A professional baseball team’s lifeblood is often in its player development prowess. Ultimately, a minor league club is meant to be a pipeline to the parent club.
But it doesn’t always have to be that way. Beyond the professional development, it can serve as home to life-changing memories for players and coaches, and it has certainly done so at times for the Skeeters and manager Mickey Storey.
One of Storey’s favorite memories of the season came when he told 26-year-old outfielder Jose Siri – a lifelong minor leaguer who is on his second MLB organization – in early September that he was getting the call he had always dreamed of.
“(Siri’s) reaction is one of the tops over the years I’ve gotten to do it," he said. "It just always brings me back to the big picture of the game. It’s humbling…when he got the news, he completely melted down.”
Storey, who pitched in parts of two MLB seasons with the Astros in 2012 and 2013, got to oversee the first-time call-ups of Siri, outfielder Jake Meyers and pitcher Seth Martinez during the 2021 season. And the reaction of someone getting that news, he said, will stick with him beyond the baseball field.
“There’s a lot of years of building up and struggles and some sacrifices made,” he said. “To deliver that news is one of those things where you wait to see a players’ reaction, and you bookmark it in your memory for each player. It’s always one of the best things about the job.”
Despite all of that upheaval, Storey and the Skeeters delivered resounding success in their first season as the Houston Astros’ Triple-A affiliate. They wrapped up their season with a 14-4 loss to the Round Rock Express on Sunday capping a stellar season which included a Triple-A West East division title despite the loss.
Sugar Land went 75-55 during the 2021 season, a season during which several of its primary contributors were shipped off to Houston to help the MLB team in its chase for a World Series championship. Primary outfielders in Siri and Meyers – who tied for the team lead in homers with 16 – were both called up to the majors during the latter stages of the 2021 season, while first baseman Taylor Jones and his 1.009 OPS was usually one of the first call-ups in case of an injury to the MLB team.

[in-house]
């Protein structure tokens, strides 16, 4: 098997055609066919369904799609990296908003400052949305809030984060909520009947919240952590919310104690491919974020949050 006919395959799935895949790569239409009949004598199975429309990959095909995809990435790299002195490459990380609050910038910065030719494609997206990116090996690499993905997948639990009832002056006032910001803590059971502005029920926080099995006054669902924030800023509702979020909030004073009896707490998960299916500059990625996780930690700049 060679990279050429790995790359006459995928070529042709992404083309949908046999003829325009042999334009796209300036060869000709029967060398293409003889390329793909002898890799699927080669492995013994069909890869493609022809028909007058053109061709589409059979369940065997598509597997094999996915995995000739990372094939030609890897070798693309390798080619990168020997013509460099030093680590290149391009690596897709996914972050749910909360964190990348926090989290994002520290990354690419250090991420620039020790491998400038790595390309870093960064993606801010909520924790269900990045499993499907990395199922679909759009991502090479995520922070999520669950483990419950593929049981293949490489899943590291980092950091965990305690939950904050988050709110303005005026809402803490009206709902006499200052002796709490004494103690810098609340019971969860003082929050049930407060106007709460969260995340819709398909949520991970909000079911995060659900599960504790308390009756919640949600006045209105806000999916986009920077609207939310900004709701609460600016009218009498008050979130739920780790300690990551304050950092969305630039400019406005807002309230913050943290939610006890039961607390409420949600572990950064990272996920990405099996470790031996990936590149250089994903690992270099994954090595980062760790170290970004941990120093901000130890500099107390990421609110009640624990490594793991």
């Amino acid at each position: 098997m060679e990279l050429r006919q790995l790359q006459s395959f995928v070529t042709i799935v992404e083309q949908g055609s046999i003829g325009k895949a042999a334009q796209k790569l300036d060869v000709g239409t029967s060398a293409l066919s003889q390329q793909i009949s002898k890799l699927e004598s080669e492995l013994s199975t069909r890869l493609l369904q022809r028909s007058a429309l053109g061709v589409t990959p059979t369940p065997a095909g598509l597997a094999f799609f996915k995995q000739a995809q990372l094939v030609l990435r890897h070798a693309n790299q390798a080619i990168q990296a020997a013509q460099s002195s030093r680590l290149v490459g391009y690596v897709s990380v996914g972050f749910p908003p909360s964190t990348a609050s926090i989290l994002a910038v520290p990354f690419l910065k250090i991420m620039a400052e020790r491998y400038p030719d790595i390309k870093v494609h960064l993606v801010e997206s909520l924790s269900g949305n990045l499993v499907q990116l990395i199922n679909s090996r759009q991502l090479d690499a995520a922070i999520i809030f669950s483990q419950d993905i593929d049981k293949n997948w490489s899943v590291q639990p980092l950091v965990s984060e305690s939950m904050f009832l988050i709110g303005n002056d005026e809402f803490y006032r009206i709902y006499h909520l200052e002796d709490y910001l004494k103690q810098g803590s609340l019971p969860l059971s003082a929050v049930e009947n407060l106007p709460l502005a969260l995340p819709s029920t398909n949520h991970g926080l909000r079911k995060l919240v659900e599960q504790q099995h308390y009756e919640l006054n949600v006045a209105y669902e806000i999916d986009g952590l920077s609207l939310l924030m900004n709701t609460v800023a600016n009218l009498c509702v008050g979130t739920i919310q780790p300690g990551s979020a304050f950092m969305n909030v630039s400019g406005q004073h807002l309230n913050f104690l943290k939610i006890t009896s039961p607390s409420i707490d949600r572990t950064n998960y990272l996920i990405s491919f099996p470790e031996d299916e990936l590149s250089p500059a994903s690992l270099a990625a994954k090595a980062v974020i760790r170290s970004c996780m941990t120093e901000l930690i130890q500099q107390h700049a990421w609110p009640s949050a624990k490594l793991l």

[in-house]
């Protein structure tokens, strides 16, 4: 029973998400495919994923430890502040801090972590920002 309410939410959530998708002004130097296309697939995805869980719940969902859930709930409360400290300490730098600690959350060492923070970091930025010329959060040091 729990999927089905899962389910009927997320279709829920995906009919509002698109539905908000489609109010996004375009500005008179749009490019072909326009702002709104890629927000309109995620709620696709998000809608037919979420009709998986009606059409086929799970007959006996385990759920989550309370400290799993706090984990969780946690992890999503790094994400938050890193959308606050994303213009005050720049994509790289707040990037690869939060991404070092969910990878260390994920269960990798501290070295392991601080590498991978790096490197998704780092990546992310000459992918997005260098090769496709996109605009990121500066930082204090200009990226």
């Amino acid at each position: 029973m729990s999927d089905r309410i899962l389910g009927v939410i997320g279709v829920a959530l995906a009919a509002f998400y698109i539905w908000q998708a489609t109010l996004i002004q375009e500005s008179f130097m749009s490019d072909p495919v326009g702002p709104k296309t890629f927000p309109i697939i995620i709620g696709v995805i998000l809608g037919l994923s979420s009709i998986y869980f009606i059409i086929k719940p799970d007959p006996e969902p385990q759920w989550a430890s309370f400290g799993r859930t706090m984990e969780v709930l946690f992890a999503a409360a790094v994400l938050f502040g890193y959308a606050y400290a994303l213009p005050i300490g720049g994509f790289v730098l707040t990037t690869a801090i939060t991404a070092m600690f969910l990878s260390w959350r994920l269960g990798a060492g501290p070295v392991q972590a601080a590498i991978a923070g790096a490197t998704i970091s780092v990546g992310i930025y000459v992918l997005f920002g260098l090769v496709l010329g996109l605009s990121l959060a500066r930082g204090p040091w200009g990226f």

“It means everything, because it’s a testament to the work that’s put in by the staff and players and the buy-in the players have had to the culture that I’ve tried to create,” Story said. “I try to make it a place where you come to work and you play the game – and when you play, you play to win.”
In 2019, Storey led Round Rock – then the Astros’ Triple-A affiliate – to the most wins in the Pacific Coast League en route to a championship game appearance. He and the Skeeters nearly replicated that feat this season, winning Triple-A West’s East division despite the moving pieces.
And while he acknowledged that losing Siri (.921 OPS) and Meyers (1.006) threw a wrench in things, he also said the Skeeters took a next-man-up mentality.
“(Meyers and Siri) did carry a ton of the workload throughout the year, but we’ve got guys beyond that who are more than capable,” he said. “They all came in and did a really nice job. We were a complete team this year, in every facet of the game.”
Double-A call-ups like Marty Costes (.851 OPS) and J.J. Matijevic (16 homers), among others, were key in contributing to Sugar Land’s success. Established players such as Lance McCullers Jr., Zack Greinke, Alex Bregman, Framber Valdez, and Jason Castro also played rehab stints at Constellation Field in helping the cause.
Over the course of the season, Sugar Land fans also got to see the Triple-A debuts of catcher Korey Lee, infielder/outfielder Pedro Leon and pitcher Hunter Brown – the Astros’ top three prospects according to MLB Pipeline’s midseason rankings.
“It was pound-for-pound one of the thickest rosters I’ve had as far as getting things done,” Storey said. “It’s maybe not the big prospect names that you saw (in 2019) that I had, but definitely a roster full of talented players that played very well together.”
Never a given
One of the things Storey and the team will take from this season, he said, is to never take a season for granted again. When the 2020 minor league season was cancelled amid the ongoing COVID-19 pandemic, he said it took a toll on him as well as the players.
“Getting back on the field and playing a somewhat normal schedule and season was the biggest win of the year,” he said. “I think that’s something that we appreciate to this very day, and we’ll appreciate for the rest of our lives.”
Once the season got rolling, it was business as usual. The Skeeters got off to a 16-6 start in May, and the rest fell into place.Sugar Land was roughly even throughout the season, going 37-28 in the first half of the season and a slightly better 38-27 during the second half to finish with a 75-55 record and division title.
Storey and the franchise will look to continue the success next season, and believes the talent level he will likely have coming back could mean another season of success in Sugar Land.
“It’s us having guys that are never out of it and sharing playing time from Day 1," he said. "That way, guys are playing often enough that they’re not out of their element when they play. And it’s a testament to their work.”